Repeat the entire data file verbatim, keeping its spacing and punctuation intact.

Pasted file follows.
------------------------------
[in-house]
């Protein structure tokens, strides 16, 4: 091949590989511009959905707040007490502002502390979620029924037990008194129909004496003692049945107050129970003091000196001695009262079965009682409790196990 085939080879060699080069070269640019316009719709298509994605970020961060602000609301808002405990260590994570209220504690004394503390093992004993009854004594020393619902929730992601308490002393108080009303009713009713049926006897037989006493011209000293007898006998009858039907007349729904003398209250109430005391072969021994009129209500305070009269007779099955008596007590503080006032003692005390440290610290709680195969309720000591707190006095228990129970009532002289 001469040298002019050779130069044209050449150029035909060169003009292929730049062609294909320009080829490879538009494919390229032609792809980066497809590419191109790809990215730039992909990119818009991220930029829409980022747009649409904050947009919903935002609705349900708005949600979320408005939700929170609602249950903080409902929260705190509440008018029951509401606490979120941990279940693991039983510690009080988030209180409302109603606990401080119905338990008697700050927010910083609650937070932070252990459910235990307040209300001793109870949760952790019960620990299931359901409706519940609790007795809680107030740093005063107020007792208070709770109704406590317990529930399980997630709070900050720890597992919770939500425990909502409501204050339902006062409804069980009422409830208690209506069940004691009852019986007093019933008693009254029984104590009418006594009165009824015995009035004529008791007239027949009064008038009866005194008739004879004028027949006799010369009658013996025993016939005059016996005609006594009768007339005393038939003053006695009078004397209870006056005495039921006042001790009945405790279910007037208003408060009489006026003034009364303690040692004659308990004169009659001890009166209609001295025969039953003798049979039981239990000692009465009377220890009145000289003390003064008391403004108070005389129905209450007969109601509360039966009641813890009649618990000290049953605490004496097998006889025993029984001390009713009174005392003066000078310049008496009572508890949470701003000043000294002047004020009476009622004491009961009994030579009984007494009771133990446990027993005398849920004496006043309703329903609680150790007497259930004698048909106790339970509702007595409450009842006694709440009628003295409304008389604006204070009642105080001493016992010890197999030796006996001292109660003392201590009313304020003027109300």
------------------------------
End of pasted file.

[in-house]
């Protein structure tokens, strides 16, 4: 091949590989511009959905707040007490502002502390979620029924037990008194129909004496003692049945107050129970003091000196001695009262079965009682409790196990 085939080879060699080069070269640019316009719709298509994605970020961060602000609301808002405990260590994570209220504690004394503390093992004993009854004594020393619902929730992601308490002393108080009303009713009713049926006897037989006493011209000293007898006998009858039907007349729904003398209250109430005391072969021994009129209500305070009269007779099955008596007590503080006032003692005390440290610290709680195969309720000591707190006095228990129970009532002289 001469040298002019050779130069044209050449150029035909060169003009292929730049062609294909320009080829490879538009494919390229032609792809980066497809590419191109790809990215730039992909990119818009991220930029829409980022747009649409904050947009919903935002609705349900708005949600979320408005939700929170609602249950903080409902929260705190509440008018029951509401606490979120941990279940693991039983510690009080988030209180409302109603606990401080119905338990008697700050927010910083609650937070932070252990459910235990307040209300001793109870949760952790019960620990299931359901409706519940609790007795809680107030740093005063107020007792208070709770109704406590317990529930399980997630709070900050720890597992919770939500425990909502409501204050339902006062409804069980009422409830208690209506069940004691009852019986007093019933008693009254029984104590009418006594009165009824015995009035004529008791007239027949009064008038009866005194008739004879004028027949006799010369009658013996025993016939005059016996005609006594009768007339005393038939003053006695009078004397209870006056005495039921006042001790009945405790279910007037208003408060009489006026003034009364303690040692004659308990004169009659001890009166209609001295025969039953003798049979039981239990000692009465009377220890009145000289003390003064008391403004108070005389129905209450007969109601509360039966009641813890009649618990000290049953605490004496097998006889025993029984001390009713009174005392003066000078310049008496009572508890949470701003000043000294002047004020009476009622004491009961009994030579009984007494009771133990446990027993005398849920004496006043309703329903609680150790007497259930004698048909106790339970509702007595409450009842006694709440009628003295409304008389604006204070009642105080001493016992010890197999030796006996001292109660003392201590009313304020003027109300």